This Month in Video Gaming – October

This Month in Video Gaming – October

Video games have become an entertainment staple and a popular holiday gift, making October a prime month for video game releases, so we decided to devote our October "This Month in Technology" post to video gaming history.

October 8, 1992 — Controversial "Mortal Kombat" Arrives in Arcades

The arcade version of  pioneering fight game "Mortal Kombat" game is released by Midway, spawning a series of games released to nearly every home video game platform. It remains one of the most populate fighting games in the genre’s history and was adapted as a film in 1995. Known for extreme violence and gore using realistic digitized graphics, it sparked controversy and resulted in the introduction of age-specific content ratings for video games.

October 10, 1980 — Pac-Man Fever Begins

Pac-Man was first released by Midway to arcades in North America on this day. It quickly became a icon of 80’s pop-culture and is one of the most famous video games of all time.  More than 350,000 Pac-Man arcade cabinets were sold in the first 18 months and by 1982 nearly 7 billion quarters had been used to play the game. The Pac-Man character has appeared in more than 30 officially licensed spin-offs, including the equally popular Ms. Pac-Man. It is included in the collections of the Smithsonian and New York’s Museum of Modern Art.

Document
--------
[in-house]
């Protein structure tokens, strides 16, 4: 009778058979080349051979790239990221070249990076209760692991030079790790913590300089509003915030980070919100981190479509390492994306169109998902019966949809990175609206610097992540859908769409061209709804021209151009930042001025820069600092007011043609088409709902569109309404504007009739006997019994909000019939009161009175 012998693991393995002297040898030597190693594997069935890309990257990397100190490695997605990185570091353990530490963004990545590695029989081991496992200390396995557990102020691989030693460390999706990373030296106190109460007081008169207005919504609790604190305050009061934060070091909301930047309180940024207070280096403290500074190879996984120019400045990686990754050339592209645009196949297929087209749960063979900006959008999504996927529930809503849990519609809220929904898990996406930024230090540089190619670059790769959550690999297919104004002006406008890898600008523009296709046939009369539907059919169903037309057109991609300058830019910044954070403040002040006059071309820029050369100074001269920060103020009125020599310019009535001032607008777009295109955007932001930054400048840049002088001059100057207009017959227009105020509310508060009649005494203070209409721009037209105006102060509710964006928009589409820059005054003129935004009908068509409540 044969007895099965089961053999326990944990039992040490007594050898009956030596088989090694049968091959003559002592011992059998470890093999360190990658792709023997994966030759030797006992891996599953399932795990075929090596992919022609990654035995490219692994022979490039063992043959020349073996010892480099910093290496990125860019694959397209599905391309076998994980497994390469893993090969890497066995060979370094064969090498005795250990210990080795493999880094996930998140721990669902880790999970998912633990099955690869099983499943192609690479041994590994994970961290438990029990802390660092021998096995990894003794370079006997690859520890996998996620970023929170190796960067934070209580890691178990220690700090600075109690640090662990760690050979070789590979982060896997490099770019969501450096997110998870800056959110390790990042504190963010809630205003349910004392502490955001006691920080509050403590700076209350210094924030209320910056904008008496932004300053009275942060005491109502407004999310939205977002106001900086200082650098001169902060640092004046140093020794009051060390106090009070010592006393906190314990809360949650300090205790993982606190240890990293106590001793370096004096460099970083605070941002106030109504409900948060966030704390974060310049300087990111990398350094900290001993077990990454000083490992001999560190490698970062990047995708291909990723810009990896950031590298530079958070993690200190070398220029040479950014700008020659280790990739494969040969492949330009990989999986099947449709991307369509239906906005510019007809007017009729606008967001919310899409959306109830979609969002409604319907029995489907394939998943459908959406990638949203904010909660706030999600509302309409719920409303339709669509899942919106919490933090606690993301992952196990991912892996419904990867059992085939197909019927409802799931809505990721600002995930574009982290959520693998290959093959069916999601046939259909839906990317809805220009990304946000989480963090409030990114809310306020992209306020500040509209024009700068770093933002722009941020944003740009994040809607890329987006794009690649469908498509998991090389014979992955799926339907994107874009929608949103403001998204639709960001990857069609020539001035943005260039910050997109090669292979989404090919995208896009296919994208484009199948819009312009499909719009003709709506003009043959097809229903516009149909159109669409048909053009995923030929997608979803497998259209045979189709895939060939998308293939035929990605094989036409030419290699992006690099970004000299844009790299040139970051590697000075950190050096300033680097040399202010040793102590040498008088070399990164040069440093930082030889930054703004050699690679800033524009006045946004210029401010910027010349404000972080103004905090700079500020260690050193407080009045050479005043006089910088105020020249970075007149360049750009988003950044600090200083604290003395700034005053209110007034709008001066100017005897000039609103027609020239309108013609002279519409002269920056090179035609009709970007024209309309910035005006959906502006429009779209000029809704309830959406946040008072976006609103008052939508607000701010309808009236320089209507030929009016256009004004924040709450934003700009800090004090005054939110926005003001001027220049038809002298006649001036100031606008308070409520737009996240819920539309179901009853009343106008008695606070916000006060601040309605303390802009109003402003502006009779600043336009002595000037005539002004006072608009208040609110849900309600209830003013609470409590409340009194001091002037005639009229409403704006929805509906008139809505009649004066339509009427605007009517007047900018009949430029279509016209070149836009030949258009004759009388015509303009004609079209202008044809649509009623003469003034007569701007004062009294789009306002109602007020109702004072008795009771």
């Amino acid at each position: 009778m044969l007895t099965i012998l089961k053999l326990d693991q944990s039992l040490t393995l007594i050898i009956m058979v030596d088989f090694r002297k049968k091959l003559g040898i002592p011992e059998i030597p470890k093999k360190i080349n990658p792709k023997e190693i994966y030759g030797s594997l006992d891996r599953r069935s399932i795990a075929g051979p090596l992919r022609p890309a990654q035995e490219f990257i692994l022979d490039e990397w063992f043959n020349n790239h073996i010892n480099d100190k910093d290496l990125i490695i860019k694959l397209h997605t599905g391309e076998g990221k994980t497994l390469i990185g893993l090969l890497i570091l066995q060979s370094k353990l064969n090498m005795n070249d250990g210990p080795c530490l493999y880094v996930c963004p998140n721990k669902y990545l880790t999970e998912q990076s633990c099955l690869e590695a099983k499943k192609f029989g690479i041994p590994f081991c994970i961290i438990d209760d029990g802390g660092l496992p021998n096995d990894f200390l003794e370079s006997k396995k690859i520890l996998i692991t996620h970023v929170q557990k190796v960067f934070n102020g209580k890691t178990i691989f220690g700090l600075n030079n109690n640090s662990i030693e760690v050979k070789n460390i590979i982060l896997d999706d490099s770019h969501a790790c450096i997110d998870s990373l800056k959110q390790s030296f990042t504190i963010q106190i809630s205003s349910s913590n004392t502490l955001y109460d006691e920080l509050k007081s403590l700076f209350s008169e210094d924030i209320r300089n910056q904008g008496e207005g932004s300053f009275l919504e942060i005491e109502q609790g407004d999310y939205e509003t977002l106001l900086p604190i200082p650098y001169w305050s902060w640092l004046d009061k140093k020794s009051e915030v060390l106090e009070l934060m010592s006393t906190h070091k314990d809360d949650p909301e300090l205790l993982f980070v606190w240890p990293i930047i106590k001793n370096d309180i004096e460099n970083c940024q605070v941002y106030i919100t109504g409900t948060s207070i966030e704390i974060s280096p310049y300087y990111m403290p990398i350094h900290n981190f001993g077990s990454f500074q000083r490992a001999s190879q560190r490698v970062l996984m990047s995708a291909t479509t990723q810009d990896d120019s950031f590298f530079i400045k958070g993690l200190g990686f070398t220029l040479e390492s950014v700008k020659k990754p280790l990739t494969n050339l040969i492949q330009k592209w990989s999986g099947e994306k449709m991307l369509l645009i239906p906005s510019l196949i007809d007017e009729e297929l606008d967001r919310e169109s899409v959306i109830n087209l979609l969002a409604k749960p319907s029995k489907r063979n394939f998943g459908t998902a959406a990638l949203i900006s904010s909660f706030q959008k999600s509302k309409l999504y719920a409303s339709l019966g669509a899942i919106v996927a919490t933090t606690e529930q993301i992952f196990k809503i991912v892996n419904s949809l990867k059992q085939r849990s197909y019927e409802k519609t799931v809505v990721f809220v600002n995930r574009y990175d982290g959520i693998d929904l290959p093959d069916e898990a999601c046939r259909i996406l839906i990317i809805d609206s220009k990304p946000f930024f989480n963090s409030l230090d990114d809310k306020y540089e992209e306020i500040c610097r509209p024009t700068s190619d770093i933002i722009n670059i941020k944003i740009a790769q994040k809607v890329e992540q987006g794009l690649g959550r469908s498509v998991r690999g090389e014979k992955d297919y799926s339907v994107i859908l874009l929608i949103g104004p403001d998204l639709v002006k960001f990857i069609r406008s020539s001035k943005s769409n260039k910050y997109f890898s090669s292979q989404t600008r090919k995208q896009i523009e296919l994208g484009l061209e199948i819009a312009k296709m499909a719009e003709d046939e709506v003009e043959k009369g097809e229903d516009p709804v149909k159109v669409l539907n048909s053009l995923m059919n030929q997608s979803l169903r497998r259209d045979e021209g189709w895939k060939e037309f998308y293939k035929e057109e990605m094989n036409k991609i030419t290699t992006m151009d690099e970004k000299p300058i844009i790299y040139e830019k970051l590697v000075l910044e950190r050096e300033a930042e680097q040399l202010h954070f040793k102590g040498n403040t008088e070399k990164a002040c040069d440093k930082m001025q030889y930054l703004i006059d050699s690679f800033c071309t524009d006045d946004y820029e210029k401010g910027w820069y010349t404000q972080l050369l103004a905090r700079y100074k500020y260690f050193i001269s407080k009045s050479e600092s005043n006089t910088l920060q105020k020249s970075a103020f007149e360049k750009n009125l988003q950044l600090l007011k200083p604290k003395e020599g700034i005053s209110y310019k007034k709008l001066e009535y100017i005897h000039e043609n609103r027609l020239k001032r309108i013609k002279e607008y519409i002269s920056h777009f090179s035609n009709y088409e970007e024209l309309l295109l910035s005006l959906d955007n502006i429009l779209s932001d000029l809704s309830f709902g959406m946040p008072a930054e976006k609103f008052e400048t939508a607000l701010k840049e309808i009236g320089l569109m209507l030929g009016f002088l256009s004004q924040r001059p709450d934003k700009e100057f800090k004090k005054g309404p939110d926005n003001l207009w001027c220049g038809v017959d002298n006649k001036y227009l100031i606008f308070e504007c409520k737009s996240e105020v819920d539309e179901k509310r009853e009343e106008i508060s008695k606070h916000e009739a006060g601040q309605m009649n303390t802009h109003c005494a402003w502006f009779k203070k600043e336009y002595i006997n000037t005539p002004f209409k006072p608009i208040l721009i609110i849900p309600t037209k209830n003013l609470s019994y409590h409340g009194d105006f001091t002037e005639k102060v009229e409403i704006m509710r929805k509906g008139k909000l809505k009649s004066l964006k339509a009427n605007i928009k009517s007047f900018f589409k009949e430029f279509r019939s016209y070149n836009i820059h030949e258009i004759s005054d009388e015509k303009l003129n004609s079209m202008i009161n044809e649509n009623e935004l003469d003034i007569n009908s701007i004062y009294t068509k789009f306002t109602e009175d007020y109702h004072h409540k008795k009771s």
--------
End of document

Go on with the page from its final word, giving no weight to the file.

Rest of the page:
October 14, 1977 — Atari Introduces VCS

Video Computer System (known as the VCS and later as the Atari 2600) is released by home video gaming pioneer, Atari. By 1997 it was the best-selling Christmas gift that season. It popularized game cartridges containing the game code. Earlier systems could only play games physically built into the unit. The system was originally priced at $199 ($786 adjusted for inflation) and shipped with 2 joysticks and a "Combat" cartridge.

October 18, 1958 - First Electronic Video Game

William Higinbotham, a physicist at Brookhaven National Laboratory, demonstrated a tennis simulator game he called “Tennis for Two.” It was developed on a Donner Model 30 analog computer using an oscilloscope and is known as the first electronic game to use a graphical display. The game was only shown twice during the laboratory’s annual visitor’s day, but hundreds lined up to play the game.